Arbitrum’s Built-in Security Feature Goes Unused in Two Years Since Launch
Arbitrum, the Ethereum layer-2 solution developed by Offchain Labs, has yet to witness a single fraud proof submission since its mainnet launch in August 2021, according to Ed Felten, the co-founder and chief scientist of Offchain Labs. Fraud proofs, a core security feature of Arbitrum, allow validators to challenge the fraudulent assembly of incoming transaction batches by other validators.
The Functionality of Arbitrum’s Fraud Proofs
To understand how fraud proofs work, it’s important to note that Arbitrum functions as a layer-2 solution on the Ethereum network. When a challenger submits a fraud-proof, a layer-1 verifier contract evaluates the validity of the submission. If confirmed, the stake of the fraudulent validator is slashed.
However, despite the security measures in place, no fraud-proof attempts or successful challenges have taken place on Arbitrum’s mainnet. As Felten revealed during Korean Blockchain Week, there were a couple of fraud-proof attempts on the Ethereum proof-of-work (PoW) version of Arbitrum, which was running prior to the merger:
“Not on mainnet. We did have one or two on Ethereum proof-of-work (PoW). After the Merge, […] there was a version of Arbitrum running on the Ethereum PoW fork, and somebody did try to steal all the data, and there was a successful challenge which defeated that.”
One reason for the lack of fraud-proof attempts on Arbitrum’s mainnet is the risk associated with malicious validators losing their entire stake. Validators who engage in fraudulent behavior face the possibility of their actions being noticed and disputed by others in the network, resulting in significant financial loss.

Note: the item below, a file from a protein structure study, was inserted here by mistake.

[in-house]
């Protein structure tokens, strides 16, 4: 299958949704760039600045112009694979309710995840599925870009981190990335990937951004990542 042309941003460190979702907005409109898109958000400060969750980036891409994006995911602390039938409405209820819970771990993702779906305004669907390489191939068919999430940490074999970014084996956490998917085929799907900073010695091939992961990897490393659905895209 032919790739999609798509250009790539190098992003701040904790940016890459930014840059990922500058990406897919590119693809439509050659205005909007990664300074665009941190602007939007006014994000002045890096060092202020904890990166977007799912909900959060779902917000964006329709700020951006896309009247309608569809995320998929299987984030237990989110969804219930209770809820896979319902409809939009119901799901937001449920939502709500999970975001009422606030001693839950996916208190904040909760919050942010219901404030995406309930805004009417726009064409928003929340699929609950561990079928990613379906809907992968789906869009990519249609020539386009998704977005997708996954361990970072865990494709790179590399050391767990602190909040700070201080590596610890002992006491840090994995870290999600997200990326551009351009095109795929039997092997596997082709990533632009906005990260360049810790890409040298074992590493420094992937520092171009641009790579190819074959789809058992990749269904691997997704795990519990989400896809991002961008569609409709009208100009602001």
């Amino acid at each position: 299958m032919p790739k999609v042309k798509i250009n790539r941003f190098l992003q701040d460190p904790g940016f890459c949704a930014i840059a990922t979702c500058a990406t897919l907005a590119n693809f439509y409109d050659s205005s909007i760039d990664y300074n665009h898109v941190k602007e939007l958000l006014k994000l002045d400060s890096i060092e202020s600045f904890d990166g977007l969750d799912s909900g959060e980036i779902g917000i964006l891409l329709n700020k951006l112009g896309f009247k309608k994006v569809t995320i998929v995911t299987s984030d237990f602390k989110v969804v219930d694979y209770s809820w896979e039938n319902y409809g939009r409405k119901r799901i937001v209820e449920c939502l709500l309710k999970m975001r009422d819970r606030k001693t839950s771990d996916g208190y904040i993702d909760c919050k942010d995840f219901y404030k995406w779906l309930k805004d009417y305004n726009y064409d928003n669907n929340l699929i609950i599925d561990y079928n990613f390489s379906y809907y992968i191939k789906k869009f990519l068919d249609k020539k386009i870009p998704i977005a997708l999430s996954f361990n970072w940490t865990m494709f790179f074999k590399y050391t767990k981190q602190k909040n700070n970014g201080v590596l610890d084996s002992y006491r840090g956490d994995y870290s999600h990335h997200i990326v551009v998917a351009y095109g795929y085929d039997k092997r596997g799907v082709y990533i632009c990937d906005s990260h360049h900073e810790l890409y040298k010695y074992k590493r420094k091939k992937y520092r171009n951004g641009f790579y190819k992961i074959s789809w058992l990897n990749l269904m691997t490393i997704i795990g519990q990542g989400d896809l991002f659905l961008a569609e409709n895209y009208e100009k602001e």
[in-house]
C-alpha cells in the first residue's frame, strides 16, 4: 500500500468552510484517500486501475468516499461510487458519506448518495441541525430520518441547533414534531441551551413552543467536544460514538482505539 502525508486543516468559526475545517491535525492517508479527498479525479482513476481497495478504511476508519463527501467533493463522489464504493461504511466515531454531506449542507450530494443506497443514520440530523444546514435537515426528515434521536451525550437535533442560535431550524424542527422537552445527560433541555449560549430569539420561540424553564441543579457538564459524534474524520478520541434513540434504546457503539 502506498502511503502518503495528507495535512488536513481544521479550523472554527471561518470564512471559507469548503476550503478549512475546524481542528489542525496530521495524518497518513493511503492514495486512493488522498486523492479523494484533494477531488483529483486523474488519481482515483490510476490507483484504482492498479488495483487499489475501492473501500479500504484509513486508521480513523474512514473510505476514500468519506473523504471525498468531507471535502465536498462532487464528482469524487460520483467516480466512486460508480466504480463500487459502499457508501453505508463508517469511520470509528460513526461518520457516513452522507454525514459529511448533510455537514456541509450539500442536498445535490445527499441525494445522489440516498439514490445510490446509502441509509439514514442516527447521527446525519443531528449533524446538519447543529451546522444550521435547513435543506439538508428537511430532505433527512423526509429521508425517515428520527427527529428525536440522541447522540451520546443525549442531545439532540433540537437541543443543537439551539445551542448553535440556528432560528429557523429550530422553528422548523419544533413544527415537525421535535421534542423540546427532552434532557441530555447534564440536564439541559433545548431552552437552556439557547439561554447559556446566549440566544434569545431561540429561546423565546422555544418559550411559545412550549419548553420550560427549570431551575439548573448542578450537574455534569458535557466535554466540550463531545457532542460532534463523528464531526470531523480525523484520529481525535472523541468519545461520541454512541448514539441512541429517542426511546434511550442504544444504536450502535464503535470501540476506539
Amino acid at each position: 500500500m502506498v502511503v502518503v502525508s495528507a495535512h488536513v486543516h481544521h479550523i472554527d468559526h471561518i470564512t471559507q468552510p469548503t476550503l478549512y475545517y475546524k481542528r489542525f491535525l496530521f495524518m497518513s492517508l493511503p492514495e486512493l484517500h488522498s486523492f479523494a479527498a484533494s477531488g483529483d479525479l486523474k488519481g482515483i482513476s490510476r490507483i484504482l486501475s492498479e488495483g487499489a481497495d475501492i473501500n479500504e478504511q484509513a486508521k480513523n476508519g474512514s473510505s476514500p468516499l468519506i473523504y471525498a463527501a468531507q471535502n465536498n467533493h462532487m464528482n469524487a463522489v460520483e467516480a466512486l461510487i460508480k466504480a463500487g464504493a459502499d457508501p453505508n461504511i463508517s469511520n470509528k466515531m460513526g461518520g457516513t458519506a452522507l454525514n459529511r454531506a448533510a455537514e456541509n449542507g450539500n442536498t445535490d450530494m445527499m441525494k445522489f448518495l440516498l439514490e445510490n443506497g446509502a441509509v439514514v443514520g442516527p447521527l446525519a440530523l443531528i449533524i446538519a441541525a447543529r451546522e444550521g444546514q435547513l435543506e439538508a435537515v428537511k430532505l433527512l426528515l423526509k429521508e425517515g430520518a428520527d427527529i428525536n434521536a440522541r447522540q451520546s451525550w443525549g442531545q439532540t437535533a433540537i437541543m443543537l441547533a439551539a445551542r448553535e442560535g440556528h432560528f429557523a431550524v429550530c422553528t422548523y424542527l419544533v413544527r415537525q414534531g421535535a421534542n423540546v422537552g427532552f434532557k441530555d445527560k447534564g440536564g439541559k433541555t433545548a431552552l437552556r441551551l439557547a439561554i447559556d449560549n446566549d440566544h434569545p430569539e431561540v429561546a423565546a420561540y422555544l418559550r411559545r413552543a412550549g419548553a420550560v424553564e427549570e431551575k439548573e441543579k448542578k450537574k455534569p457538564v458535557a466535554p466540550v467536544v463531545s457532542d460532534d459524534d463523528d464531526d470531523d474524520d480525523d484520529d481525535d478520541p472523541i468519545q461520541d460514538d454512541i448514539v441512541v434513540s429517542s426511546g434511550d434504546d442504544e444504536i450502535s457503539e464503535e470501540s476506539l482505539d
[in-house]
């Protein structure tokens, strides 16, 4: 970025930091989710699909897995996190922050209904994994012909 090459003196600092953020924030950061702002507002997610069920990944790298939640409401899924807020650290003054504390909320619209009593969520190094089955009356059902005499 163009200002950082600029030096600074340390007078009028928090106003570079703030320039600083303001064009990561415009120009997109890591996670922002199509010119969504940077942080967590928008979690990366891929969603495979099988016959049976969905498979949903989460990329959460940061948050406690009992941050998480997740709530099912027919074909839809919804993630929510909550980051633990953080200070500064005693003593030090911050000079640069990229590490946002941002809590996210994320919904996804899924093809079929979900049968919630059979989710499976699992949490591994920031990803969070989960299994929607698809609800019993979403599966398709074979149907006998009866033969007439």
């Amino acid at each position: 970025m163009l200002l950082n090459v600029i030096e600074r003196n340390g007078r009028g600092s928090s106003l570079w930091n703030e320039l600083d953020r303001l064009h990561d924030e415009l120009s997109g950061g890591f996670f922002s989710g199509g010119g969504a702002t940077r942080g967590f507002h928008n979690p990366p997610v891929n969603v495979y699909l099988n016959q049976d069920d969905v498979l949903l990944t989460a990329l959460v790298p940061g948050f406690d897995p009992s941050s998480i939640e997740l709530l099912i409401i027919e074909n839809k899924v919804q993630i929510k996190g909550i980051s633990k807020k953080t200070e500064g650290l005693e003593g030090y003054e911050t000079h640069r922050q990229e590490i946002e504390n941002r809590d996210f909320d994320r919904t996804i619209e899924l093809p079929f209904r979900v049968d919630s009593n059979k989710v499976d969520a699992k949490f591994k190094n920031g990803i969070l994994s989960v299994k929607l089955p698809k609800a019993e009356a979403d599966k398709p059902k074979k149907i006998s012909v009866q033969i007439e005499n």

The Future of Arbitrum’s Fraud Proofs
While the current set of validators on Arbitrum is permissioned and limited to approximately 12 participants, Felten shared plans to introduce a new iteration of fraud proofs called the “BOLD” protocol (Bounded Liquidity Delay). This protocol aims to provide faster guarantees for challenges on Arbitrum:
“In the current version […] an adversary who’s willing to sacrifice multiple stakes can arrange to cause ‘N’ weeks of delay if they’re willing to sacrifice ‘N’ stakes […] But the BOLD protocol says no matter how many stakes they sacrifice, they’ll be defeated in about eight days.”
The BOLD protocol was launched on August 4th by Offchain Labs, bringing improved decentralization and potentially removing the need for permissioned validation.
Looking ahead, Felten indicated that Arbitrum’s fraud proof feature will transition to a permissionless model, allowing anyone to participate in ensuring the correctness of the chain when challenges arise.
Arbitrum’s lack of fraud proofs since its launch raises questions about the effectiveness and adoption of this security measure. It remains to be seen whether the introduction of the BOLD protocol and the shift towards permissionless validation will enhance the usage and success of fraud proofs on Arbitrum’s network. Stay updated on the latest developments in the crypto space by visiting Uber Crypto News.